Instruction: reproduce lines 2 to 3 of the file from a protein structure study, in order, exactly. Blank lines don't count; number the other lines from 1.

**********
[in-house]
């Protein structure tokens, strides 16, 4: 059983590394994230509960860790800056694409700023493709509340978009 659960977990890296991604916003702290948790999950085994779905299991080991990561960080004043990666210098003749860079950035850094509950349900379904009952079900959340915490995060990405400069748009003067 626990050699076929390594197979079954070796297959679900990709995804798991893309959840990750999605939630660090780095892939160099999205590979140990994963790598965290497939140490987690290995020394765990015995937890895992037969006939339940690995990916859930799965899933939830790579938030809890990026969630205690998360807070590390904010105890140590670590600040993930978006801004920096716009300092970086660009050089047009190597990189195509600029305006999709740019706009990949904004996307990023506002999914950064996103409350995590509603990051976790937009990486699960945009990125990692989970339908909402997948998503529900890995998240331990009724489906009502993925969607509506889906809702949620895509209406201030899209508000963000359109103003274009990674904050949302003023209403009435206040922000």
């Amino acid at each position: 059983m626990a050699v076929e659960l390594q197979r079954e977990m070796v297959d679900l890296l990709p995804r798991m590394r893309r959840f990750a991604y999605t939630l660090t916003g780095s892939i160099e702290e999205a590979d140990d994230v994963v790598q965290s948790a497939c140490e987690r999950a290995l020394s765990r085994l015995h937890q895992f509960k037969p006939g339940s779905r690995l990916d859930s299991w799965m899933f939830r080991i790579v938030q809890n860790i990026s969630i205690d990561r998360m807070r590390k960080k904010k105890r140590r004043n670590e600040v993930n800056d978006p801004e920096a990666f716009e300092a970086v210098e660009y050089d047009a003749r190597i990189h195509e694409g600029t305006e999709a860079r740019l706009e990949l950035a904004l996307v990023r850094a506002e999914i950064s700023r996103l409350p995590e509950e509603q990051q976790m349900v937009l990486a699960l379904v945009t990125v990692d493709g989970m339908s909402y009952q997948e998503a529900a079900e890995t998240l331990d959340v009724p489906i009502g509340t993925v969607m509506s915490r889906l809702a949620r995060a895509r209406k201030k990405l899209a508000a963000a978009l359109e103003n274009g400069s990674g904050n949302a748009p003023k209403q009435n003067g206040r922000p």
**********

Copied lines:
């Protein structure tokens, strides 16, 4: 059983590394994230509960860790800056694409700023493709509340978009 659960977990890296991604916003702290948790999950085994779905299991080991990561960080004043990666210098003749860079950035850094509950349900379904009952079900959340915490995060990405400069748009003067 626990050699076929390594197979079954070796297959679900990709995804798991893309959840990750999605939630660090780095892939160099999205590979140990994963790598965290497939140490987690290995020394765990015995937890895992037969006939339940690995990916859930799965899933939830790579938030809890990026969630205690998360807070590390904010105890140590670590600040993930978006801004920096716009300092970086660009050089047009190597990189195509600029305006999709740019706009990949904004996307990023506002999914950064996103409350995590509603990051976790937009990486699960945009990125990692989970339908909402997948998503529900890995998240331990009724489906009502993925969607509506889906809702949620895509209406201030899209508000963000359109103003274009990674904050949302003023209403009435206040922000």
């Amino acid at each position: 059983m626990a050699v076929e659960l390594q197979r079954e977990m070796v297959d679900l890296l990709p995804r798991m590394r893309r959840f990750a991604y999605t939630l660090t916003g780095s892939i160099e702290e999205a590979d140990d994230v994963v790598q965290s948790a497939c140490e987690r999950a290995l020394s765990r085994l015995h937890q895992f509960k037969p006939g339940s779905r690995l990916d859930s299991w799965m899933f939830r080991i790579v938030q809890n860790i990026s969630i205690d990561r998360m807070r590390k960080k904010k105890r140590r004043n670590e600040v993930n800056d978006p801004e920096a990666f716009e300092a970086v210098e660009y050089d047009a003749r190597i990189h195509e694409g600029t305006e999709a860079r740019l706009e990949l950035a904004l996307v990023r850094a506002e999914i950064s700023r996103l409350p995590e509950e509603q990051q976790m349900v937009l990486a699960l379904v945009t990125v990692d493709g989970m339908s909402y009952q997948e998503a529900a079900e890995t998240l331990d959340v009724p489906i009502g509340t993925v969607m509506s915490r889906l809702a949620r995060a895509r209406k201030k990405l899209a508000a963000a978009l359109e103003n274009g400069s990674g904050n949302a748009p003023k209403q009435n003067g206040r922000p």